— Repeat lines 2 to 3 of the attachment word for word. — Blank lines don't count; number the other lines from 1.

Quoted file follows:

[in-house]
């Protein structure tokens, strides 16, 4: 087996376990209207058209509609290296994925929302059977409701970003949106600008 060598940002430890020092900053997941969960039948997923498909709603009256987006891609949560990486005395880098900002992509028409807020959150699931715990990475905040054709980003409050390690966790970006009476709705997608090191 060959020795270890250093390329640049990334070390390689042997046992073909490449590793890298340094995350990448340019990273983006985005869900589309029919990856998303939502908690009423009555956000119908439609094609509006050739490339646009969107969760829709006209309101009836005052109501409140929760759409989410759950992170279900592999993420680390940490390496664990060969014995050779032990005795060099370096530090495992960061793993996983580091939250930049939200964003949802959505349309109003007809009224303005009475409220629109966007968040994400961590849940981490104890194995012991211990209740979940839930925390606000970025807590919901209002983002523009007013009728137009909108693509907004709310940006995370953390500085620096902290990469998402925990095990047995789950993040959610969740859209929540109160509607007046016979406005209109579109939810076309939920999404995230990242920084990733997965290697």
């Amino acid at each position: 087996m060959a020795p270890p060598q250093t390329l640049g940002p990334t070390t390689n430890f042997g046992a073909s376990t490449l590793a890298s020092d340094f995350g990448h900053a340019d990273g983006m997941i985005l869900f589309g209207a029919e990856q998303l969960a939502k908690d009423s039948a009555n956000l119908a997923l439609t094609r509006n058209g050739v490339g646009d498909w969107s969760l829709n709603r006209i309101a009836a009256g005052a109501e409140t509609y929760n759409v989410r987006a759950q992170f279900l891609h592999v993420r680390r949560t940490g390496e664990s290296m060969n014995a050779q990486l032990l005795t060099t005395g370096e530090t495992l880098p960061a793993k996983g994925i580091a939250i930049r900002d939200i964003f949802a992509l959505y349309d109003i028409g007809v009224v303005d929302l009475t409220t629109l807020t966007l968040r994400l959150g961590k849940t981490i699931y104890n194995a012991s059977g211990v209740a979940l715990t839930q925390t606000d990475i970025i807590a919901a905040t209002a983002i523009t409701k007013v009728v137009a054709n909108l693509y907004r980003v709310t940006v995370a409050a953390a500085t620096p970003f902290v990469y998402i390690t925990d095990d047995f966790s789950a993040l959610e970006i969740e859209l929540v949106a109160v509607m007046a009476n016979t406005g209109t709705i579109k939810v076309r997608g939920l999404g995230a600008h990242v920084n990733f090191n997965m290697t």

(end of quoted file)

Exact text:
């Protein structure tokens, strides 16, 4: 087996376990209207058209509609290296994925929302059977409701970003949106600008 060598940002430890020092900053997941969960039948997923498909709603009256987006891609949560990486005395880098900002992509028409807020959150699931715990990475905040054709980003409050390690966790970006009476709705997608090191 060959020795270890250093390329640049990334070390390689042997046992073909490449590793890298340094995350990448340019990273983006985005869900589309029919990856998303939502908690009423009555956000119908439609094609509006050739490339646009969107969760829709006209309101009836005052109501409140929760759409989410759950992170279900592999993420680390940490390496664990060969014995050779032990005795060099370096530090495992960061793993996983580091939250930049939200964003949802959505349309109003007809009224303005009475409220629109966007968040994400961590849940981490104890194995012991211990209740979940839930925390606000970025807590919901209002983002523009007013009728137009909108693509907004709310940006995370953390500085620096902290990469998402925990095990047995789950993040959610969740859209929540109160509607007046016979406005209109579109939810076309939920999404995230990242920084990733997965290697």
């Amino acid at each position: 087996m060959a020795p270890p060598q250093t390329l640049g940002p990334t070390t390689n430890f042997g046992a073909s376990t490449l590793a890298s020092d340094f995350g990448h900053a340019d990273g983006m997941i985005l869900f589309g209207a029919e990856q998303l969960a939502k908690d009423s039948a009555n956000l119908a997923l439609t094609r509006n058209g050739v490339g646009d498909w969107s969760l829709n709603r006209i309101a009836a009256g005052a109501e409140t509609y929760n759409v989410r987006a759950q992170f279900l891609h592999v993420r680390r949560t940490g390496e664990s290296m060969n014995a050779q990486l032990l005795t060099t005395g370096e530090t495992l880098p960061a793993k996983g994925i580091a939250i930049r900002d939200i964003f949802a992509l959505y349309d109003i028409g007809v009224v303005d929302l009475t409220t629109l807020t966007l968040r994400l959150g961590k849940t981490i699931y104890n194995a012991s059977g211990v209740a979940l715990t839930q925390t606000d990475i970025i807590a919901a905040t209002a983002i523009t409701k007013v009728v137009a054709n909108l693509y907004r980003v709310t940006v995370a409050a953390a500085t620096p970003f902290v990469y998402i390690t925990d095990d047995f966790s789950a993040l959610e970006i969740e859209l929540v949106a109160v509607m007046a009476n016979t406005g209109t709705i579109k939810v076309r997608g939920l999404g995230a600008h990242v920084n990733f090191n997965m290697t």